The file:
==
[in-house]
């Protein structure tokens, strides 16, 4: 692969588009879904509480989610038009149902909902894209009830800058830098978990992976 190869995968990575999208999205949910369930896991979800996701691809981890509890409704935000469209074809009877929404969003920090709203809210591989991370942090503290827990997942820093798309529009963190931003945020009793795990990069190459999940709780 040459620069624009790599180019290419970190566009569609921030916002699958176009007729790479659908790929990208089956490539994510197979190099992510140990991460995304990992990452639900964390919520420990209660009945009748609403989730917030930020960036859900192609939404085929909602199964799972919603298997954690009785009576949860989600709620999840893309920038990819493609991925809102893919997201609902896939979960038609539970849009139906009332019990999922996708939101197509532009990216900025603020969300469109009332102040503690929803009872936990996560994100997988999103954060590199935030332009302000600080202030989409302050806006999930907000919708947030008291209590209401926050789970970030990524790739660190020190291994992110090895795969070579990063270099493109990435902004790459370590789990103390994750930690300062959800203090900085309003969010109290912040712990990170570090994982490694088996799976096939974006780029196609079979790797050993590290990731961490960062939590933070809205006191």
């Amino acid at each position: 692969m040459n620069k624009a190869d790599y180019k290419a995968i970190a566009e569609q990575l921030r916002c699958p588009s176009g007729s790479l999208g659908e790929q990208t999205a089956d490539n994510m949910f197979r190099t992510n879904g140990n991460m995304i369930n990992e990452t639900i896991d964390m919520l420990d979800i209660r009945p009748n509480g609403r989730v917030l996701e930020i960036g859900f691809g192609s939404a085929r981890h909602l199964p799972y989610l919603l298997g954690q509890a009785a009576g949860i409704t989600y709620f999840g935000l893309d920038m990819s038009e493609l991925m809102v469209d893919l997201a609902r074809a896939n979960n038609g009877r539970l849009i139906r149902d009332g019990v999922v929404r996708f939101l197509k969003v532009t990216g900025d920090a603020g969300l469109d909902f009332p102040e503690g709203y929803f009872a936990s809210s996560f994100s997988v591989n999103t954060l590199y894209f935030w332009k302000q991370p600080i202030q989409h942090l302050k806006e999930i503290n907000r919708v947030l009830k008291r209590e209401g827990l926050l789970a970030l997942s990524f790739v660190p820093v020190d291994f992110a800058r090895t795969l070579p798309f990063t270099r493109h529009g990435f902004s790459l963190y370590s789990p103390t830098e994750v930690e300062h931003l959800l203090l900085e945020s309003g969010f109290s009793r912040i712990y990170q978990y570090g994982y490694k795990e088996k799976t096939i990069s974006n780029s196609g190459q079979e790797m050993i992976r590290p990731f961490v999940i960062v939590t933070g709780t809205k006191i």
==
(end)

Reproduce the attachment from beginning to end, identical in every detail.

[in-house]
């Protein structure tokens, strides 16, 4: 692969588009879904509480989610038009149902909902894209009830800058830098978990992976 190869995968990575999208999205949910369930896991979800996701691809981890509890409704935000469209074809009877929404969003920090709203809210591989991370942090503290827990997942820093798309529009963190931003945020009793795990990069190459999940709780 040459620069624009790599180019290419970190566009569609921030916002699958176009007729790479659908790929990208089956490539994510197979190099992510140990991460995304990992990452639900964390919520420990209660009945009748609403989730917030930020960036859900192609939404085929909602199964799972919603298997954690009785009576949860989600709620999840893309920038990819493609991925809102893919997201609902896939979960038609539970849009139906009332019990999922996708939101197509532009990216900025603020969300469109009332102040503690929803009872936990996560994100997988999103954060590199935030332009302000600080202030989409302050806006999930907000919708947030008291209590209401926050789970970030990524790739660190020190291994992110090895795969070579990063270099493109990435902004790459370590789990103390994750930690300062959800203090900085309003969010109290912040712990990170570090994982490694088996799976096939974006780029196609079979790797050993590290990731961490960062939590933070809205006191």
């Amino acid at each position: 692969m040459n620069k624009a190869d790599y180019k290419a995968i970190a566009e569609q990575l921030r916002c699958p588009s176009g007729s790479l999208g659908e790929q990208t999205a089956d490539n994510m949910f197979r190099t992510n879904g140990n991460m995304i369930n990992e990452t639900i896991d964390m919520l420990d979800i209660r009945p009748n509480g609403r989730v917030l996701e930020i960036g859900f691809g192609s939404a085929r981890h909602l199964p799972y989610l919603l298997g954690q509890a009785a009576g949860i409704t989600y709620f999840g935000l893309d920038m990819s038009e493609l991925m809102v469209d893919l997201a609902r074809a896939n979960n038609g009877r539970l849009i139906r149902d009332g019990v999922v929404r996708f939101l197509k969003v532009t990216g900025d920090a603020g969300l469109d909902f009332p102040e503690g709203y929803f009872a936990s809210s996560f994100s997988v591989n999103t954060l590199y894209f935030w332009k302000q991370p600080i202030q989409h942090l302050k806006e999930i503290n907000r919708v947030l009830k008291r209590e209401g827990l926050l789970a970030l997942s990524f790739v660190p820093v020190d291994f992110a800058r090895t795969l070579p798309f990063t270099r493109h529009g990435f902004s790459l963190y370590s789990p103390t830098e994750v930690e300062h931003l959800l203090l900085e945020s309003g969010f109290s009793r912040i712990y990170q978990y570090g994982y490694k795990e088996k799976t096939i990069s974006n780029s196609g190459q079979e790797m050993i992976r590290p990731f961490v999940i960062v939590t933070g709780t809205k006191i």